Who’s line is it anyway?

Here’s an interesting interview with Barro and Krugman in 2003 regarding Bush’s fiscal stimulus plan. My uncharitable eyes have Barro 2003 being more consistent with the priorities of Barro 2009 than the Krugman versions, but on the pro/anti-stimulus front the combatants have flip-flopped.

BTW, the most important fact about the economy bar none and don’t listen to any idiots who claim otherwise, THE one and only interest rate was getting close to zero in January 2003.

2 thoughts on “Who’s line is it anyway?”

  1. Hey Will, could you explain in what way Krugman wasn’t consistent? This time around, as we all know, Krugman was against tax cuts as stimulus, and only if given to the poor (who are more likely to spend it)… 2003, by contrast, was a large, long-term tax cut heavily weighted to the “haves and have mores” as your hero George W. Bush put it. In addition, it also increased in size each year… B/c of the budgetary consequences, yields on long-term interest rates shot up by nearly a point in the year after the passing, even with the short-term rate held steady at one. Hence, due to the flawed design, it’s easy to imagine there was considerable crowding out, in stark contrast to now, of course.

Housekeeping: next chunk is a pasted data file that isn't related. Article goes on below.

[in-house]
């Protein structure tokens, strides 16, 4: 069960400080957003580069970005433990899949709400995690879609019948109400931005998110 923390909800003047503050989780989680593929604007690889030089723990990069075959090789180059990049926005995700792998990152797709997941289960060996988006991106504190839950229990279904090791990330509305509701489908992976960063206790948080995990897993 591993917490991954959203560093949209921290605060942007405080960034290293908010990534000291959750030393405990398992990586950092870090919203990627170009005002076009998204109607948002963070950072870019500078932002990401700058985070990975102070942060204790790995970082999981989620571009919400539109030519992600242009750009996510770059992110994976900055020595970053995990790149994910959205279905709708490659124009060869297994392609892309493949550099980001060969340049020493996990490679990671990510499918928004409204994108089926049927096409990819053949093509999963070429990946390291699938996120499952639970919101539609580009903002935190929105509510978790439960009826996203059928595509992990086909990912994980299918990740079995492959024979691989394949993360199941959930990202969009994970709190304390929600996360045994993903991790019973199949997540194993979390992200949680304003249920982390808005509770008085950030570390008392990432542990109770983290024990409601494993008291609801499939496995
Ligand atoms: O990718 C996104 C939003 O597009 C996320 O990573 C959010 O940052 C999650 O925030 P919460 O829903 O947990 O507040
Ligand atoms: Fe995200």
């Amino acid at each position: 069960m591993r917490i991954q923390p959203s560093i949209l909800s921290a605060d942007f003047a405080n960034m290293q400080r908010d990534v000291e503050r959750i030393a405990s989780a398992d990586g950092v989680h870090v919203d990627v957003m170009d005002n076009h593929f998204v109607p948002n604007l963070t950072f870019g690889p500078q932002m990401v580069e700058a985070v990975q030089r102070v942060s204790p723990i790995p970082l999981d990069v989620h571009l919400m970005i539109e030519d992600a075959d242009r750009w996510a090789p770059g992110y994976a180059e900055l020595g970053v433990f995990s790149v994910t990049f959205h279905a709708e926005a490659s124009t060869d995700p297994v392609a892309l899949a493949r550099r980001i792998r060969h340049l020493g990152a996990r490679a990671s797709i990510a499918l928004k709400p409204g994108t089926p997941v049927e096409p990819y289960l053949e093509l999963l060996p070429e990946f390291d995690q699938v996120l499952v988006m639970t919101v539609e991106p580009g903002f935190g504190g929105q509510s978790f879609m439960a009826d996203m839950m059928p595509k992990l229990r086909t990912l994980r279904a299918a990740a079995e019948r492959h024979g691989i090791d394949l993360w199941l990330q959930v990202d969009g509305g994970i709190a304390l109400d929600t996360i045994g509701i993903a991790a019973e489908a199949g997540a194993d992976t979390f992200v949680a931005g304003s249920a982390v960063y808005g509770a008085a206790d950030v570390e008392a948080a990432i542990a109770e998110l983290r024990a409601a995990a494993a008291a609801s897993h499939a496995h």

On the other hand, I agree with you that it appears Barro changed his tune quite a bit. Now he says 100%-plus crowding out is likely. The difference though, is certainly easily explained. Barro himself got a large tax cut from Bush in 2003, whereas he will not benefit from the stimulus today.

  2. George W. Bush? Who’s that?

    Anyway, Krugman 2003:
    “It’s a plan that is budget-busting at a time when the deficit seems to be really exploding. It’s a very odd thing.”

    “if we’re thinking about the long run, we’ve got to ask ourselves how are we going to pay for this thing? ”

    “There’s a little bit, you know, in a perfect world where you didn’t have to worry about budget deficits, I might try to do something about this.”

    This doesn’t sound like someone worried about liquidity traps or someone that thinks budget deficits are the way out of a liquidity trap (which we were very close to in 2003 per Krugman’s definition). Its fine if Krugman wants to be polemic. That’s great. But it doesn’t mean we should take his economics seriously.

    Barro on the other hand seems pretty consistent in his concern for incentives and long-run growth.

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